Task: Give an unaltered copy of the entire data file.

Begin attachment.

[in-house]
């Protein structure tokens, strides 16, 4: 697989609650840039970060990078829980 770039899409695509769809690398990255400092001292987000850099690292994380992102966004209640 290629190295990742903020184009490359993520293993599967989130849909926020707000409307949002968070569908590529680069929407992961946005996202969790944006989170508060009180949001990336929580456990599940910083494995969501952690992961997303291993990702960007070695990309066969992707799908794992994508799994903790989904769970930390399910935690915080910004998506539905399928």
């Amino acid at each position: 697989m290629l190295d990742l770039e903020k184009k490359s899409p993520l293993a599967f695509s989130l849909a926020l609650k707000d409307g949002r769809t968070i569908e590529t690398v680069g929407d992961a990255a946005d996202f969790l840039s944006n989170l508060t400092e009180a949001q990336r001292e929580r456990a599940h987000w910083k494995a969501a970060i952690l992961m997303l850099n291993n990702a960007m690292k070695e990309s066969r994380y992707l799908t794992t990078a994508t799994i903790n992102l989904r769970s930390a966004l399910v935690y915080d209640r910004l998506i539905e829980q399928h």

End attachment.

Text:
[in-house]
């Protein structure tokens, strides 16, 4: 697989609650840039970060990078829980 770039899409695509769809690398990255400092001292987000850099690292994380992102966004209640 290629190295990742903020184009490359993520293993599967989130849909926020707000409307949002968070569908590529680069929407992961946005996202969790944006989170508060009180949001990336929580456990599940910083494995969501952690992961997303291993990702960007070695990309066969992707799908794992994508799994903790989904769970930390399910935690915080910004998506539905399928």
């Amino acid at each position: 697989m290629l190295d990742l770039e903020k184009k490359s899409p993520l293993a599967f695509s989130l849909a926020l609650k707000d409307g949002r769809t968070i569908e590529t690398v680069g929407d992961a990255a946005d996202f969790l840039s944006n989170l508060t400092e009180a949001q990336r001292e929580r456990a599940h987000w910083k494995a969501a970060i952690l992961m997303l850099n291993n990702a960007m690292k070695e990309s066969r994380y992707l799908t794992t990078a994508t799994i903790n992102l989904r769970s930390a966004l399910v935690y915080d209640r910004l998506i539905e829980q399928h």